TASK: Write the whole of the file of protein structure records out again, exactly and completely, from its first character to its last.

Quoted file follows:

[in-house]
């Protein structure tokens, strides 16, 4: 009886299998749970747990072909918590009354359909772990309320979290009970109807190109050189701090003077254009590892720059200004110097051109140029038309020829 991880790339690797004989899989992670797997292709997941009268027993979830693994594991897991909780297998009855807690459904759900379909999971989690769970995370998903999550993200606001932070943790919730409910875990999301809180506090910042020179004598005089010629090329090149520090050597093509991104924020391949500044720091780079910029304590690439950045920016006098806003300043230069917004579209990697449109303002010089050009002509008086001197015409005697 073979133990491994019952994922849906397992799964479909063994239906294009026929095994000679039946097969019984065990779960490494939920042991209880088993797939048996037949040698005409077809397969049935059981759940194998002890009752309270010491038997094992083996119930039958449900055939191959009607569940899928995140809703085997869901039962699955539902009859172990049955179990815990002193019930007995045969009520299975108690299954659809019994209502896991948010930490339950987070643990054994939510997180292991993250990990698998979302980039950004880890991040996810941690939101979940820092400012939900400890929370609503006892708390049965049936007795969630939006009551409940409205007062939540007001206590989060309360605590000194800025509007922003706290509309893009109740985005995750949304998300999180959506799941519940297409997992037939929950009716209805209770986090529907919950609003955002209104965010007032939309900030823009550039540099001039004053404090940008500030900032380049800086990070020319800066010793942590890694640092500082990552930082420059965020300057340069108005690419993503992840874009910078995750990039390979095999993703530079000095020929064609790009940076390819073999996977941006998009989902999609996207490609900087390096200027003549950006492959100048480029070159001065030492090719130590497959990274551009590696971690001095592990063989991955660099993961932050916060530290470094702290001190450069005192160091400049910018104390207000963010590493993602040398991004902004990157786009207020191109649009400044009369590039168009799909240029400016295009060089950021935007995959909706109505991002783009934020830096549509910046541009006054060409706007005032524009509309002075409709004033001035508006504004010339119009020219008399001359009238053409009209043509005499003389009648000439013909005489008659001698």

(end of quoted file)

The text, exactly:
[in-house]
């Protein structure tokens, strides 16, 4: 009886299998749970747990072909918590009354359909772990309320979290009970109807190109050189701090003077254009590892720059200004110097051109140029038309020829 991880790339690797004989899989992670797997292709997941009268027993979830693994594991897991909780297998009855807690459904759900379909999971989690769970995370998903999550993200606001932070943790919730409910875990999301809180506090910042020179004598005089010629090329090149520090050597093509991104924020391949500044720091780079910029304590690439950045920016006098806003300043230069917004579209990697449109303002010089050009002509008086001197015409005697 073979133990491994019952994922849906397992799964479909063994239906294009026929095994000679039946097969019984065990779960490494939920042991209880088993797939048996037949040698005409077809397969049935059981759940194998002890009752309270010491038997094992083996119930039958449900055939191959009607569940899928995140809703085997869901039962699955539902009859172990049955179990815990002193019930007995045969009520299975108690299954659809019994209502896991948010930490339950987070643990054994939510997180292991993250990990698998979302980039950004880890991040996810941690939101979940820092400012939900400890929370609503006892708390049965049936007795969630939006009551409940409205007062939540007001206590989060309360605590000194800025509007922003706290509309893009109740985005995750949304998300999180959506799941519940297409997992037939929950009716209805209770986090529907919950609003955002209104965010007032939309900030823009550039540099001039004053404090940008500030900032380049800086990070020319800066010793942590890694640092500082990552930082420059965020300057340069108005690419993503992840874009910078995750990039390979095999993703530079000095020929064609790009940076390819073999996977941006998009989902999609996207490609900087390096200027003549950006492959100048480029070159001065030492090719130590497959990274551009590696971690001095592990063989991955660099993961932050916060530290470094702290001190450069005192160091400049910018104390207000963010590493993602040398991004902004990157786009207020191109649009400044009369590039168009799909240029400016295009060089950021935007995959909706109505991002783009934020830096549509910046541009006054060409706007005032524009509309002075409709004033001035508006504004010339119009020219008399001359009238053409009209043509005499003389009648000439013909005489008659001698």